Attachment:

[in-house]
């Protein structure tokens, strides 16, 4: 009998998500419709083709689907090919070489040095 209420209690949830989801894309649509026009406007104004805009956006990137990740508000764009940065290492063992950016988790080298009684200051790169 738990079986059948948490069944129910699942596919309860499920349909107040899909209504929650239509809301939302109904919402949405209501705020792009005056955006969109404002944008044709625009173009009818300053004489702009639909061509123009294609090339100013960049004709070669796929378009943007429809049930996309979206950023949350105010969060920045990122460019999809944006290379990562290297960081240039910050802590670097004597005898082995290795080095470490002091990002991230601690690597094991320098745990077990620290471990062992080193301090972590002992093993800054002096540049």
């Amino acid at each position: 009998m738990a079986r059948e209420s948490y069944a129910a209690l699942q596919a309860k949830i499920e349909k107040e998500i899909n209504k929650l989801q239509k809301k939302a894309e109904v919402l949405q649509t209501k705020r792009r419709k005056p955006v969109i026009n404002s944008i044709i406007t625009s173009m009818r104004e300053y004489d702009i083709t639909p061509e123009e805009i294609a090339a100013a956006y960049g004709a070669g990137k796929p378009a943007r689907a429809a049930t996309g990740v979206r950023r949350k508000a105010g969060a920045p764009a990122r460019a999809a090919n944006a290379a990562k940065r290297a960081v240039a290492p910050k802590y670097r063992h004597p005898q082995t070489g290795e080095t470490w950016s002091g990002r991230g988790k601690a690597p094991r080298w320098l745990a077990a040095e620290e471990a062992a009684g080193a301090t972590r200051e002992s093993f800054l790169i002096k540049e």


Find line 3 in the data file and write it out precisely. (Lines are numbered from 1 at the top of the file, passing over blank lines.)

């Amino acid at each position: 009998m738990a079986r059948e209420s948490y069944a129910a209690l699942q596919a309860k949830i499920e349909k107040e998500i899909n209504k929650l989801q239509k809301k939302a894309e109904v919402l949405q649509t209501k705020r792009r419709k005056p955006v969109i026009n404002s944008i044709i406007t625009s173009m009818r104004e300053y004489d702009i083709t639909p061509e123009e805009i294609a090339a100013a956006y960049g004709a070669g990137k796929p378009a943007r689907a429809a049930t996309g990740v979206r950023r949350k508000a105010g969060a920045p764009a990122r460019a999809a090919n944006a290379a990562k940065r290297a960081v240039a290492p910050k802590y670097r063992h004597p005898q082995t070489g290795e080095t470490w950016s002091g990002r991230g988790k601690a690597p094991r080298w320098l745990a077990a040095e620290e471990a062992a009684g080193a301090t972590r200051e002992s093993f800054l790169i002096k540049e």